The role of ‘Air Traffic Controller’ has few rivals when it comes to handling high-stake risks on a day-to-day basis, so it is unsurprising that risk management is regarded as a priority. Traditional approaches focus upon training, operational procedures, work environments, regulations, and employee health, and a plethora of models, tools, and techniques have emerged as a result.
The significance of risk in many different professions has been analysed by risk management professionals and air traffic controllers are no exception. Despite this flurry of activity, the interaction between personality and risk has remained comparatively unexplored. This raises questions about the traditional risk management approach, and whether it just tackles symptoms of risky behaviour without addressing the underlying cause.
Personality assessments can provide excellent insights into how individuals approach work-based tasks, interact with colleagues, and react to the various pressures inherent in a role. However, the high levels of pressure and risk associated with the responsibilities of air traffic controllers justify the use of an assessment tool with a greater focus on this key area.
When we were approached by a major employer of air traffic controllers and asked to provide psychological insight into their most recent on going recruitment process, we recognised the need to provide a personality assessment that would reflect the central role that risk represents to the industry.
We adopted a personality-orientated approach that addressed individuals’ reactions, propensities, and aversions towards risk. Whilst some links could be drawn between existing personality assessments and risk, we found the levels of inference required by their panoramic perspective unsuited to the task. When an entire profession and their clientele live or die, quite literally, by how successfully they deal with risk, we needed an assessment that gave priority and focus to the risk aspects of personality.
The highly influential Five Factor Model of personality (FFM) is derived ultimately from the language that people use to describe themselves and others. When thinking about risk from a vocabulary perspective, it soon becomes apparent that a significant part of that FFM lexicon will be words that differentiate people in terms of their disposition towards risk. As the first publishers of a UK edition FFM personality questionnaire, Psychological Consultancy had a particular appreciation of the links between personality psychometrics, language and the way people perceive, process, and react to risk in their day-to-day lives.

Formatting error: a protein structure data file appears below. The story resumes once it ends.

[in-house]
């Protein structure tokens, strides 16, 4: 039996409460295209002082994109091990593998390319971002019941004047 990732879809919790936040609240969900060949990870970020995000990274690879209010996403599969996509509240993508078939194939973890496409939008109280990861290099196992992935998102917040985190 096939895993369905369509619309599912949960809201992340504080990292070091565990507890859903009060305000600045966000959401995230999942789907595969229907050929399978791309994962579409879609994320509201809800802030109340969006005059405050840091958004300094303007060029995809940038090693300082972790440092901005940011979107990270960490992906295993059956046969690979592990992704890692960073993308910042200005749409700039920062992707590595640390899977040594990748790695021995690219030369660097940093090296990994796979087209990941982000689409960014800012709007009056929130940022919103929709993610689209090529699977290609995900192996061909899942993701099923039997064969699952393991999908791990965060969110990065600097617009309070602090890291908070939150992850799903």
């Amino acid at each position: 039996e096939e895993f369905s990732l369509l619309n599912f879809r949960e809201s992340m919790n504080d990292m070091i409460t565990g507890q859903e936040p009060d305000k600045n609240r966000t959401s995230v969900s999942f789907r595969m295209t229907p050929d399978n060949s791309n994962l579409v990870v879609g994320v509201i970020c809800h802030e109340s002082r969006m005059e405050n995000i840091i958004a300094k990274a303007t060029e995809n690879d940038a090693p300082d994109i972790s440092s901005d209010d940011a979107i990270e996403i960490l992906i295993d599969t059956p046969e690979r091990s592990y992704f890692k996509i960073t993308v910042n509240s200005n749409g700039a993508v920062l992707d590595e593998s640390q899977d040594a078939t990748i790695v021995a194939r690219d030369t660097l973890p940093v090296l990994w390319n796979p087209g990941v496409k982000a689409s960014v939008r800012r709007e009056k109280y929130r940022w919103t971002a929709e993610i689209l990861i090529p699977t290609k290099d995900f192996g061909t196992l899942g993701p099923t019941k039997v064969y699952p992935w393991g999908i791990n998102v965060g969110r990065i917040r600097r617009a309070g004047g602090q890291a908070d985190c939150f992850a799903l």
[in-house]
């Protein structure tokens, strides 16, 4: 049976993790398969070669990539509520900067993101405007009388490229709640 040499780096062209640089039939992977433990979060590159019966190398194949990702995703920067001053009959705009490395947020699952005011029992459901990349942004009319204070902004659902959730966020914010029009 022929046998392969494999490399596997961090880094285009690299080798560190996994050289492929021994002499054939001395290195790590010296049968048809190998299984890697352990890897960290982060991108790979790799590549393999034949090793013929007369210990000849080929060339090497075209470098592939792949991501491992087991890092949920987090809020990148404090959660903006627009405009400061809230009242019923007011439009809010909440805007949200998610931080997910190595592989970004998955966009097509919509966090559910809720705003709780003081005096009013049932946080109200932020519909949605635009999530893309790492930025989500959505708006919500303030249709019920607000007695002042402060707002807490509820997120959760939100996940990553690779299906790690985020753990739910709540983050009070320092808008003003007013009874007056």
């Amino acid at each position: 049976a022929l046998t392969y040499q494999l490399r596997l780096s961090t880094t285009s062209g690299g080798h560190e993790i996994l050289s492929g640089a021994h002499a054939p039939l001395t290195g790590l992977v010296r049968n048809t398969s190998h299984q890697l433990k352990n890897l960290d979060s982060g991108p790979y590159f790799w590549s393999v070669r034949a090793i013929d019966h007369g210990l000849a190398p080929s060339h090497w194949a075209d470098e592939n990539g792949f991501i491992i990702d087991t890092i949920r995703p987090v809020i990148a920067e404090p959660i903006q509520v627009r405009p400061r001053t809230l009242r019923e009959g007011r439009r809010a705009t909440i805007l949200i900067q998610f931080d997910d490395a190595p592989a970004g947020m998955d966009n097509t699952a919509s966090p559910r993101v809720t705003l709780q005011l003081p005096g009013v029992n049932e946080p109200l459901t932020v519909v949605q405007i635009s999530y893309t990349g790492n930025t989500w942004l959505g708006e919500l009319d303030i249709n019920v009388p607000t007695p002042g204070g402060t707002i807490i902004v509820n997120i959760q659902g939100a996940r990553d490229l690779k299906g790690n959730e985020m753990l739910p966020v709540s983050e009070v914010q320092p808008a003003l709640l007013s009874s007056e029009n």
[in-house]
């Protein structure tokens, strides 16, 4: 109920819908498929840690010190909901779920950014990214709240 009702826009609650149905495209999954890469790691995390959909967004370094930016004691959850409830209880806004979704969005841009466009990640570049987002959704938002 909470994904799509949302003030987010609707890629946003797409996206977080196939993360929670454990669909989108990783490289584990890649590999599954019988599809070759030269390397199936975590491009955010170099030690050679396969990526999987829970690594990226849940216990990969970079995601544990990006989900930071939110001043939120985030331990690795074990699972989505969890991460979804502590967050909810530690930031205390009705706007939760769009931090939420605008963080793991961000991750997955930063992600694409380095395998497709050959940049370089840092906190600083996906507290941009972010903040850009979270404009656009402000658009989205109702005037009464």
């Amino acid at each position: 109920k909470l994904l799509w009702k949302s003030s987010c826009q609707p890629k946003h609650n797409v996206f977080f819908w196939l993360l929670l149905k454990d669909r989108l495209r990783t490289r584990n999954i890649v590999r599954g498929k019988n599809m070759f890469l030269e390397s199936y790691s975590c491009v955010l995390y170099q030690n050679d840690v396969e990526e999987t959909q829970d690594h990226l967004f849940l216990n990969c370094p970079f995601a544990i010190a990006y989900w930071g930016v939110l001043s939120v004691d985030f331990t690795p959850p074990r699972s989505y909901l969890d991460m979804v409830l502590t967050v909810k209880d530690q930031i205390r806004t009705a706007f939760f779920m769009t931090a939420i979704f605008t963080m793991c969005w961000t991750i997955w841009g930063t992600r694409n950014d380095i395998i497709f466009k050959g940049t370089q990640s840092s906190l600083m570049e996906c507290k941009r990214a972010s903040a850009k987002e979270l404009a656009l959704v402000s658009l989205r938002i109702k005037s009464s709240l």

This approach lead to a review of risk related findings from many FFM studies, and to the identification of 24 FFM sub-themes relevant to risk disposition. Positive and negative items were created for each theme, and the resulting questionnaire was administered to a working adult sample encompassing 328 participants from a wide spectrum of occupations. Factor analysis indicated that 18 of these themes fit into a framework of four factors, which were given working titles of Calm, Emotional, Measured, and Daring. The opposing nature of the former two and latter two factors allowed us to create two highly reliable bi-polar scales, labelled Calm:Emotional and Measured:Daring. Arranged orthogonally to cross at their means, this effectively created four ‘compass’ points.
To account for potential interaction between extreme scores on these two scales (i.e. high/low scores on both), we created additional ‘compass points’ equidistant between each of the four originals, creating a circular model with 8 points that we designated as ‘Risk Types’. We were also able to identify an individual’s ‘Risk Type Strength’, which is represented by their proximity from the edge of the circle. A Risk Strength of 0 would signify an ‘Axial’ position close to the centre (no clearly defined Risk Type), whilst a Risk Strength of 5 would place the individual on the outer perimeter (highly influenced by their Risk Type).
The development of this eight-pointed model heralded the inception of the Risk Type Compass, a psychometric tool that assigns participants to one of eight distinct Risk Types based upon their responses to a 102-item questionnaire.